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Verizon Wireless Broadband page on DSLReports
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bullet 205 reviews (70 good) (68 bad)
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Review by allquixotic See Profile

  • Location: Pasadena,Anne Arundel,MD
  • Cost: $50 per month (24 month contract)
  • Install: about 1 days
Good "Amazing reliability; clarified terms of service"
Bad "5GB cap is too small compared to transfer speeds"
Overall "Great if you're on the go, but only for web/email"
Pre Sales Information:
Install process:
Connection reliability:
Tech Support:
Services:
Value for money:
(ratings match consensus)

I just completed a review of my abysmal Verizon DSL, and thought I should share my polar opposite experience with Verizon Wireless.

In 2006 I was due for a cellphone upgrade as part of my 2 year contract renewal with Verizon. I went to a brick-n-mortar Verizon store in a local mall to check out their offerings.

Then I saw the Samsung SCH-i730. Based on its price, features and the tantalizing prospect of broadband on the go (which I had never heard of before then), I emptied my discretionary spending fund and went for the unlimited data plan, and the phone itself retailed at $699. Whew!

The price sure hurt in those early days -- the service was $44.99 for "unlimited" and there was still the implicit 5GB cut-off if you read the fine print. And the smartphone was a rip-off. Its feature set wasn't worth that price.

Before I knew about the potential ToS violation that is tethering, I used to do it all the time with my SCH-i730 -- this helped me stay connected to the net all the way across the country on a vacation trip via Amtrak train, from Maryland to California. Sure, there were substantial periods of having no coverage (this is to be expected out in the plains of absolutely nowhere), but every major city and even some rural areas had either 1xRTT or EvDO. Cool. 3 years ago, having anything faster than dialup on a dual core ThinkPad, riding a train going 70mph in the plains of Illinois, was pretty amazing. Of course, I was completely oblivious to the fact that this whole time I wasn't supposed to be tethering, and I was probably being monitored closely because of the way I was using the service (i.e. more than just checking email).

Fast forward to 2009. Verizon clarified their TOS, which had always been that you would get cut off if you used over 5GB/month on the "unlimited" plan. Now they no longer call it "unlimited", which is a real drag; but at least now they aren't outright liars. I got a new (and much cheaper) phone, due to the fact that Windows Mobile has advanced to a new major release and Verizon isn't updating the SCH-i730, and because my i730's battery is just about useless, and because the i730 was slowly becoming frail and beaten up with age. Understandable. It was a rugged and useful little device during its time.

My new smartphone is a Verizon SMT5800, a re-branded HTC LIBR100. The capabilities are almost identical to the i730, except that it cuts out some of the features I didn't need of the i730: I hardly ever used the i730's WiFi (802.11b/g), its IrDA (infrared), and the touchscreen didn't make things easier. I like buttons. Other than that, its CPU, RAM and NAND seem comparable to the i730, but this phone only retails at $160. It's also got a standard Mini USB-A hookup, which means that the cable that comes with every MP3 player, camera, or other small miscellaneous digital device will work with my phone just the same. This is huge for the convenience factor.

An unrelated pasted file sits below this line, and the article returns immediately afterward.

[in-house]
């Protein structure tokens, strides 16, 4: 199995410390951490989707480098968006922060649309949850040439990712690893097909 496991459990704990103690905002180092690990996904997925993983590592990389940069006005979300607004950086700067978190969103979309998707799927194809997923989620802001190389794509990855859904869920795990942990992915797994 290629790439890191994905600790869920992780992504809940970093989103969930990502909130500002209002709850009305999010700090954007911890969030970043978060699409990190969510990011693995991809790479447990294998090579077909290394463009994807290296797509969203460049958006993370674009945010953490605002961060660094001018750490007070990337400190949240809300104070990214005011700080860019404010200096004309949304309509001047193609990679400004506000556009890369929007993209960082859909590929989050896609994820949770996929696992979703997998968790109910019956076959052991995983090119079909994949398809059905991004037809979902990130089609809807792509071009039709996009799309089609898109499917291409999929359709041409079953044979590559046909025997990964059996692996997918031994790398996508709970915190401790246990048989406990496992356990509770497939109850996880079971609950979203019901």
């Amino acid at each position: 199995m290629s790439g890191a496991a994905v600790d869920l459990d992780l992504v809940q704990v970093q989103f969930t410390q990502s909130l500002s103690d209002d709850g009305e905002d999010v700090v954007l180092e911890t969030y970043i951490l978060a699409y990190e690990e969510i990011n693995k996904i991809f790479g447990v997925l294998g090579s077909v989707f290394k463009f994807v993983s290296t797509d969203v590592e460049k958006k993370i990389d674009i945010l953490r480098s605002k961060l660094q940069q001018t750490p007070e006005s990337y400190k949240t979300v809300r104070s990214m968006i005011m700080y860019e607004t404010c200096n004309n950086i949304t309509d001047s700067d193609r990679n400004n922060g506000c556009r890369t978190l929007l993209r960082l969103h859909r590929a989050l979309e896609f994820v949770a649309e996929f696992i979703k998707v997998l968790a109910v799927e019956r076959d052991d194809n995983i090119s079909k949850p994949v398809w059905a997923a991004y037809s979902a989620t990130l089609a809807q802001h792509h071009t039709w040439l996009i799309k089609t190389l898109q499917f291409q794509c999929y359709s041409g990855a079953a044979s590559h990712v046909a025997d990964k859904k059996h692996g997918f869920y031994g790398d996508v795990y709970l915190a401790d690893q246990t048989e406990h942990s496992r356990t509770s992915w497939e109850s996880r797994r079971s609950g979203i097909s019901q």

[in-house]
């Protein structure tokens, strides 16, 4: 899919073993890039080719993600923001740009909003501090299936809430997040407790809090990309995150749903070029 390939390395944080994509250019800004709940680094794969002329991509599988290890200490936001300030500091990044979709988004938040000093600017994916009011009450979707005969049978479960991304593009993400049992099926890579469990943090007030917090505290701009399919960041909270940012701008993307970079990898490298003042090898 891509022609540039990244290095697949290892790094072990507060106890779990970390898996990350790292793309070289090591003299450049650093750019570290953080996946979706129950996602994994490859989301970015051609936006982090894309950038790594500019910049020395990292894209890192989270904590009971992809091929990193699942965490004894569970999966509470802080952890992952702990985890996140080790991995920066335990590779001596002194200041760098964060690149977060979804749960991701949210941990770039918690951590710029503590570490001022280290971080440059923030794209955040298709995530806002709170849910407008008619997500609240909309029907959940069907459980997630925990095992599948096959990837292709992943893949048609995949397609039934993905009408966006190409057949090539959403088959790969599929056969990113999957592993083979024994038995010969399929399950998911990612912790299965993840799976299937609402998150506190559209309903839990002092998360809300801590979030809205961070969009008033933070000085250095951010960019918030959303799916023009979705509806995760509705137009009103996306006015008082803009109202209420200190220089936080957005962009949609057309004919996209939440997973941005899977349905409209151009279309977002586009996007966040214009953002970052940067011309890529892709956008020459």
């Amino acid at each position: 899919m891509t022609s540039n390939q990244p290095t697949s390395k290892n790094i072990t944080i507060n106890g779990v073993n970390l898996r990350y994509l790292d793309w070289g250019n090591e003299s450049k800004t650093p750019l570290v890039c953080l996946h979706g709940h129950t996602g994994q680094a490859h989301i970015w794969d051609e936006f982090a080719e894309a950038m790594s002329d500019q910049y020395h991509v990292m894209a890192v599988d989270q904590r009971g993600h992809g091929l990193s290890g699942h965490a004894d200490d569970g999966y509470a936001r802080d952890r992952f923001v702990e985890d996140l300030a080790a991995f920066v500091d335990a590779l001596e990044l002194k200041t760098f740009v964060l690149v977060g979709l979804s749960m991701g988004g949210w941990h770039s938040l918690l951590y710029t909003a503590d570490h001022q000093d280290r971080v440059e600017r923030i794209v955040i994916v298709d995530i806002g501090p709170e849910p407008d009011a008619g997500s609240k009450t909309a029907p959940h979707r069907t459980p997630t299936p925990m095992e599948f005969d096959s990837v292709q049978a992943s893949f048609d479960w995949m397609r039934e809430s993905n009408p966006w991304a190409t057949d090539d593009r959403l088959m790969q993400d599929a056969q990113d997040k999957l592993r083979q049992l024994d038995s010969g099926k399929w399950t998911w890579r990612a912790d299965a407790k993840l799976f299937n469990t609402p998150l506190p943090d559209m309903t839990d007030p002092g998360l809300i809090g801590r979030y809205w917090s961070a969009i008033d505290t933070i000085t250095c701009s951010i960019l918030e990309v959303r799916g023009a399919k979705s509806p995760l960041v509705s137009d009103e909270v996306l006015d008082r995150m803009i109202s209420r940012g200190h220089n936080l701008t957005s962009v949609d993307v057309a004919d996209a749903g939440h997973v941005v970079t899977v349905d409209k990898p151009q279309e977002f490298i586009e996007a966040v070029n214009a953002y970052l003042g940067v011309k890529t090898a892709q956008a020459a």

The SMT5800 has similar software issues to the i730 that I blame on Windows Mobile (I'm a Linux guy primarily), but I can work around them. The important features are still there.

Anyway, the phones are good, but the service itself is infinitely more valuable. If I could somehow get two EvDO Rev. A connections to a single box, I would buy the modem and pay $100 - $120/month to get 2 x Rev.A speeds, and make that my primary home internet connection. But with the current transfer caps at 5GB, I couldn't very well do that, could I?

In its current state, EvDO Rev. A on Verizon's network is an outstanding way to look something up on Google Maps or Skyfire (my mobile browser of choice) while you're driving around looking for somewhere to eat, or a hotel, or whatever. But the bandwidth caps make tethering or any sort of "interesting" uses (even instant messaging apps on the phone) impossible.

I give it two thumbs up because it's just so amazingly reliable, and the coverage of the network is actually quite good, speaking from experience on a round trip cross-country train ride. I hope that someday this kind of reliable, wide-area connectivity will replace land lines that take years to finally get hooked up to your house. And if there's a problem with a cell tower, it affects hundreds of users, not just you, so they prioritize fixing it. That means you won't have to beg Verizon to fix your problem.

UPDATE 2012: The 700 MHz LTE network is incredible, and the devices have advanced by miles since the days when I wrote this review. My current device is a Razr Maxx HD. The devices are great, but the same old data caps are still around. Verizon still wants $10 for every gigabyte that travels over their network. It is highway robbery. While the capabilities of the handsets and network have improved, my opinion of Verizon has languished, as they have failed to price data at a semi-affordable rate.

member for 4.7 years, 17 visits, last login: 1.3 years ago
updated 1.3 years ago

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